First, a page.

We first told you about Legacy Effect's amazing addition to the As You Wish Project in this article:
Now we carry on the story by talking to Cari Finken, the co-creator of this piece.
TDH: Tell us a bit about yourself.
Cari: I am a special fx artist - that's a pretty blanket term that covers many things. Mainly, I make puppets, costumes, and special props. I also am what we call a showrunner, project lead, art lead etc. It’s my job to track a project, make artistic and logistic decisions, and ensure that everybody on the the team is all on the same page.
I’ve always loved movies. Growing up, I was especially drawn to films with creativity and imagination. Films like Empire Strikes Back, or The Dark Crystal where you encountered a whole other world, filled with fantastic creatures.
When I was in school, I was always drawing creatures and making puppets instead of doing my homework.
Somehow I figured out how to turn it into a job!
TDH: What drew you to the As You Wish Helmet Project?
Cari: At the time, I was considering taking on some more volunteer work. I was happy that a project appeared that allowed me to use my skills for charity.
Also, I’m a huge star wars fan, so I was really interested in the project (and others like it in the past). I remember when the Vader project was making the rounds on the internet, I thought that it was really cool. I enjoy seeing how far other artists stretch their imaginations.
Lastly, Make-a-Wish has a special place in my heart. My brother Eric passed away from leukemia when he was only five, so I know how difficult it is on a family when a child is desperately ill. Make-a-Wish is a beautiful organization, full of beautiful people!
TDH: What was your inspiration for The Scavenger?
Cari: Alan Scott asked us for ideas that represent what we do at Legacy... I was looking at the helmet, looking for ideas, and it occurred to me that some creature might want to live inside of it... and that got my imagination running along Boba Fett’s storyline. What if some alien creature found the helmet after the battle at the Sarlacc Pit?
The first drawing I did was just a sketch of the helmet with a large, alien eye peering through a jagged hole in the top. That was enough to sell the idea to the group. I ended up doing a number of sketches, but that first image of the eye remained through the design process.
TDH: Tell us a little about the process of creating this helmet.
Cari: It’s actually quite a process, because we ended up building an entire animatronic display, with sound, video and other bells and whistles. If you look on the back of the base, there is a plaque with all the names and departments that volunteered for this project.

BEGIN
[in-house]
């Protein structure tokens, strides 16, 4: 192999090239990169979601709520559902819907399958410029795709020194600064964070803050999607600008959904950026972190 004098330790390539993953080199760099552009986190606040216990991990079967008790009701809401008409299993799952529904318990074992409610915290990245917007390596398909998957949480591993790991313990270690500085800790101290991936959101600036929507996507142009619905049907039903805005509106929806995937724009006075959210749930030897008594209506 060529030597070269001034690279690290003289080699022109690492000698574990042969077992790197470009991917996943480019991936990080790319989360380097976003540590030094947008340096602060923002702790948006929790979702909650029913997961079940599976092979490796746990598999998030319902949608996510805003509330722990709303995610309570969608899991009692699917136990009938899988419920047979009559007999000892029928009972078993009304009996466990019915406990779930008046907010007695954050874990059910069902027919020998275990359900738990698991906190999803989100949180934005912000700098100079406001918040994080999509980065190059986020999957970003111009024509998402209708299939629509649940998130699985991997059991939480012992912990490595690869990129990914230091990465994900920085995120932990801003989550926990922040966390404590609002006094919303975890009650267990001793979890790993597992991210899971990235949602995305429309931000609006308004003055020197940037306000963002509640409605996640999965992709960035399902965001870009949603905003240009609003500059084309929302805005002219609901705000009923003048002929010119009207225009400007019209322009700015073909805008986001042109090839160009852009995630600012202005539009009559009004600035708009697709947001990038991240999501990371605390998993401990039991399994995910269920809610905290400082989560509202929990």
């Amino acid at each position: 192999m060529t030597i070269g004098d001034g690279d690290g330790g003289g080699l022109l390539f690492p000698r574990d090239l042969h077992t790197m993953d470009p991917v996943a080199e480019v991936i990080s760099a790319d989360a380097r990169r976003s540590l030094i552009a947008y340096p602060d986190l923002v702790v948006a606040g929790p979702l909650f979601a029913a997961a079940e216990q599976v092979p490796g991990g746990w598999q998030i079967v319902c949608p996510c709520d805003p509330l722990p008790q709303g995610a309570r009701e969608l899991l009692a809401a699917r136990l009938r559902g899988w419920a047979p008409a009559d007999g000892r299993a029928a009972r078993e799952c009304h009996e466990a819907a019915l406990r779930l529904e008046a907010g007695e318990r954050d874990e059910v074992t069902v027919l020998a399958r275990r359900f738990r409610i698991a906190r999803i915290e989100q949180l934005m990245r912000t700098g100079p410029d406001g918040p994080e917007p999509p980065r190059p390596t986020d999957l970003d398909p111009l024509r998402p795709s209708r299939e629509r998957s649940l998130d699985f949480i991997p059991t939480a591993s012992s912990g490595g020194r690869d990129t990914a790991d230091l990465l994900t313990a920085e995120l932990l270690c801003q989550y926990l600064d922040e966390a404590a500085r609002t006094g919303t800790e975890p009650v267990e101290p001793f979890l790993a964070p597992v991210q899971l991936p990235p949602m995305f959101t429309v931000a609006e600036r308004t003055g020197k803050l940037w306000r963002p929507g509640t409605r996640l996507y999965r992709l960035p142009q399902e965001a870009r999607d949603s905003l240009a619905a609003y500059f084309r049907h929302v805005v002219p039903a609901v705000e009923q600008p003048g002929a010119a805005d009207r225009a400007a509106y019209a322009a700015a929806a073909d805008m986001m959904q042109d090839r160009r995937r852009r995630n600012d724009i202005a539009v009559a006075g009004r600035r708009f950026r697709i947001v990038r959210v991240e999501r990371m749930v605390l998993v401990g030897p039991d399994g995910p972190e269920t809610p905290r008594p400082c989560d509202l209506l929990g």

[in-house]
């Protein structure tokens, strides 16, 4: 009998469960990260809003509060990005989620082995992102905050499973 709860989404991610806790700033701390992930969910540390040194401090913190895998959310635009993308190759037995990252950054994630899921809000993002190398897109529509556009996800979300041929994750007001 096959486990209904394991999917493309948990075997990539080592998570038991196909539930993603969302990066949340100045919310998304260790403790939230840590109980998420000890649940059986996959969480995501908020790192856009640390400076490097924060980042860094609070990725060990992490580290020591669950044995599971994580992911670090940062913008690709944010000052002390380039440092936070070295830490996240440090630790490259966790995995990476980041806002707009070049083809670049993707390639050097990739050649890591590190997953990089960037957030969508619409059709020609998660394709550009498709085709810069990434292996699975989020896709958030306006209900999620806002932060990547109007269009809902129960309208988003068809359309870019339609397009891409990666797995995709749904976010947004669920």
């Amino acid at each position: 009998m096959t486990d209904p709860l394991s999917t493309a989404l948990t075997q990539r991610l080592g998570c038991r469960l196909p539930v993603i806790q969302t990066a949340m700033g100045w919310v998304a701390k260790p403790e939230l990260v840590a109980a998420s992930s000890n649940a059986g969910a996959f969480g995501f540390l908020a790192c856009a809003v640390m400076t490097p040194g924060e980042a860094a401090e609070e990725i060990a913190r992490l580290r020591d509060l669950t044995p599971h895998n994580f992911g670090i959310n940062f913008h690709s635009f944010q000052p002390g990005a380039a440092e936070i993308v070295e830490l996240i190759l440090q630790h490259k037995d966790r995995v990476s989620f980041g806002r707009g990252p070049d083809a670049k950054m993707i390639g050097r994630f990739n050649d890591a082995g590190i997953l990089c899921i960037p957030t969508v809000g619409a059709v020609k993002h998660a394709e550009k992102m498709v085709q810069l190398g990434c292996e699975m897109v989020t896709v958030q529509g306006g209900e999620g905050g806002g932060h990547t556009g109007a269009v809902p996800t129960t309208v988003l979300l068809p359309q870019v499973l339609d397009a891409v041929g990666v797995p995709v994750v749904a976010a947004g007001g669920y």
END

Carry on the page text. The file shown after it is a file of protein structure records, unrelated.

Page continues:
It all starts with an idea, and then a design. A number of people submitted concepts, and I was honored when my sketch won the group vote. More sketches, then some of our sculptors jumped in and created some maquettes.
Since we created a monster from scratch, it had to be sculpted out of clay first.
Mike O’Brien was the Lead sculptor - which means he did most of the work! A number of us jumped in and helped rough out some legs, but Mike did all the beautiful, final detail.
It took both of us a least a day or two to build all the armatures, I believe we had eight separate sculptures - and that's not counting all the tentacles, teeth and all the leg joints! The armatures were tricky, because the whole thing had to come apart in pieces for the molding process, and we wanted to be able to flip the sculpt upside down while working on it. Lastly, it had to hold about 50-60 pounds of clay.
Mike and I continued to finalize the design while he was sculpting, and many of his ideas contribute to the final look of the creature.
Also, Mike sculpted the bones and skull stuff you see on the tableau.
Early in the design process, I met with Dave Covarrubias(Lead Mechanical Designer), and Alan Scott about the mechanics. I’m not a mechanical designer.... really all I can say is artistically, what the character is supposed to look like, and what it might do. So it was really up to Dave and Alan to figure out how to bring our creature to life.
This project was a bit different than what we are used to. Usually, we are building for a film, for a specific shot. Dave had to design some pretty robust mechanics that could run full-time during Comic-con. All-in-all I can’t believe what he accomplished in such a short time.